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Sample records for expandable metal stent

  1. Balloon-expandable Metallic Stents for Airway Diseases.

    PubMed

    Ohki, Takashi; Sugimoto, Seiichiro; Kurosaki, Takeshi; Otani, Shinji; Miyoshi, Kentaroh; Yamane, Masaomi; Miyoshi, Shinichiro; Oto, Takahiro

    2016-10-01

    Stent placement is an essential treatment for airway diseases. Although self-expandable metallic stents and silicone stents are commonly applied for the treatment of airway diseases, these stents are unsuitable for the treatment of small airway diseases encountered in pediatric patients and lung transplant recipients with airway complications. Currently, only vascular balloon-expandable metallic stents are available for the treatment of small airway diseases; however, little research has been conducted on the use of these stents in this field. We have launched a prospective feasibility study to clarify the safety and efficacy of balloon-expandable metallic stents for the treatment of airway diseases.

  2. Functional Self-Expandable Metal Stents in Biliary Obstruction

    PubMed Central

    Kwon, Chang-Il; Ko, Kwang Hyun; Hahm, Ki Baik

    2013-01-01

    Biliary stents are widely used not only for palliative treatment of malignant biliary obstruction but also for benign biliary diseases. Each plastic stent or self-expandable metal stent (SEMS) has its own advantages, and a proper stent should be selected carefully for individual condition. To compensate and overcome several drawbacks of SEMS, functional self-expandable metal stent (FSEMS) has been developed with much progress so far. This article looks into the outcomes and defects of each stent type for benign biliary stricture and describes newly introduced FSEMSs according to their functional categories. PMID:24143314

  3. Self-expandable metal stents in malignant biliary obstruction.

    PubMed

    Jaganmohan, Sathya; Lee, Jeffrey H

    2012-02-01

    Malignant biliary obstruction can be due to direct tumor infiltration, extrinsic compression, adjacent inflammation, desmoplastic reaction from tumors or, more commonly, a combination of the above factors. Pancreatic cancer is the most common cause of malignant biliary obstruction, and jaundice occurs in 70-90% of the patients during the course of the disease. Compared with the uncovered metal stents, covered metal stents have longer patency and a lower rate of tumor ingrowth, but have a higher rate of stent migration. To combat the occlusion and provide an antitumor effect, drug-eluting stents were developed. A duodenal stricture complicates biliary stent placement in 10-20% of patients with distal biliary obstruction due to pancreatic cancer. When both strictures are considered, a biliary stent can be placed either preceding or following duodenal stent placement. Complications of self-expandable metal stents include stent occlusion, stent migration, cholecystitis and pancreatitis.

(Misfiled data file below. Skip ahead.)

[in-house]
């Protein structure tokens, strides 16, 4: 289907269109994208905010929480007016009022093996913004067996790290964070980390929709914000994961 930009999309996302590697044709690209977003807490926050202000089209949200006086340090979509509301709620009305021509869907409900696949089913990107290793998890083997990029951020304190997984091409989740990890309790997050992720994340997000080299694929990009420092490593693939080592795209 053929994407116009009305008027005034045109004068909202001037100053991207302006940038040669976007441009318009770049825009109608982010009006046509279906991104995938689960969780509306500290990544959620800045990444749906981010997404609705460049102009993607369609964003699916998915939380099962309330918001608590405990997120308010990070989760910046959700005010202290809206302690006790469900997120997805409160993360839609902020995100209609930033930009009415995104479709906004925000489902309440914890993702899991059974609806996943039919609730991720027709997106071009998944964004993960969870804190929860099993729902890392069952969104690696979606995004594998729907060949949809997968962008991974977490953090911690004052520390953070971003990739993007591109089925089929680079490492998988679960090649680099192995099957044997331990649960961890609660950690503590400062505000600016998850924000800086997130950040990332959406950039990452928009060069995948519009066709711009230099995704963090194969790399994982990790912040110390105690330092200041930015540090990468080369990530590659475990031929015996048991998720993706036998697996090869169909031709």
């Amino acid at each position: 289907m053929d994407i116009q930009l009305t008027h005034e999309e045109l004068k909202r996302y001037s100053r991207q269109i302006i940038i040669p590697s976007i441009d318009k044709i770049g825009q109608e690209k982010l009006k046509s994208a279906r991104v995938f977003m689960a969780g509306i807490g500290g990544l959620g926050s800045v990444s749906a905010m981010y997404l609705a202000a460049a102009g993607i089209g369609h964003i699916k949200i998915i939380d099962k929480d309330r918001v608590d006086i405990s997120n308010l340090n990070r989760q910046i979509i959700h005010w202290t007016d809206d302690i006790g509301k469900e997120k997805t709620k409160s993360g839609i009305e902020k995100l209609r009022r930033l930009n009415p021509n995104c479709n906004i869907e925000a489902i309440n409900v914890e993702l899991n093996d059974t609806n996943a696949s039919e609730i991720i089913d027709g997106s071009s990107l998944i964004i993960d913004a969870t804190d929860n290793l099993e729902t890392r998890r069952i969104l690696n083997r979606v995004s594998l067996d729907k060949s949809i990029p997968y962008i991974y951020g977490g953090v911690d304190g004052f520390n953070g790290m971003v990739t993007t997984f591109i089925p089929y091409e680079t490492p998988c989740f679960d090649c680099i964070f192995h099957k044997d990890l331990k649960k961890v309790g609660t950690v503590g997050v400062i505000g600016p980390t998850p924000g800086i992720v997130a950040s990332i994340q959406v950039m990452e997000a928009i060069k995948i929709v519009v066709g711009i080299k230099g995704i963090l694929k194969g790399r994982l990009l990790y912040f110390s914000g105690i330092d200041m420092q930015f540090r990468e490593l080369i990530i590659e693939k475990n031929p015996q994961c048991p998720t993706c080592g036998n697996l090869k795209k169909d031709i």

4. Self-expanding metal stents in malignant esophageal obstruction: a comparison between two stent types.

    PubMed

    Schmassmann, A; Meyenberger, C; Knuchel, J; Binek, J; Lammer, F; Kleiner, B; Hürlimann, S; Inauen, W; Hammer, B; Scheurer, U; Halter, F

    1997-03-01

    Self-expanding metal stents are a promising alternative in the palliation of malignant esophageal obstruction, but the relative value of different stent types is not well established. During a 3-year enrollment period in four different centers, 82 consecutive patients with malignant dysphagia without tumor recurrence after surgery or esophagorespiratory fistulas received either an uncovered Wallstent (44 patients) or a knitted nitinol stent (38 patients). Age (median: 79 yr), sex (F:M = 33:67), dysphagia score (median: 3), Karnofsky score (median: 53), body mass index (median: 19), type of pretreatment, tumor stage, stricture length (median: 5.4 cm), and stricture location were comparable in both stent groups. After stent placement, median dysphagia score improved markedly in both groups by two points. Procedure-related mortality (16 vs 0%; p < 0.01), early complication rate (32 vs 8%; p < 0.01), and severe persistent pain after stent placement (23 vs 0%; p < 0.002) were higher in the Wallstent compared with the knitted nitinol stent group. In contrast, stent dysfunction (7 vs 32%; p < 0.005), reintervention rate (9 vs 34%; p < 0.005), and costs were lower in the Wallstent compared with the nitinol stent group. In malignant esophageal obstruction, both stents markedly improved dysphagia. Uncovered Wallstents seem to cause more early severe complications than knitted nitinol stents. In contrast, stent dysfunction, reintervention rate, and costs appear to be higher in the nitinol stent group.

  5. Novel biliary self-expanding metal stents: indications and applications.

    PubMed

    Blero, Daniel; Huberty, Vincent; Devière, Jacques

    2015-03-01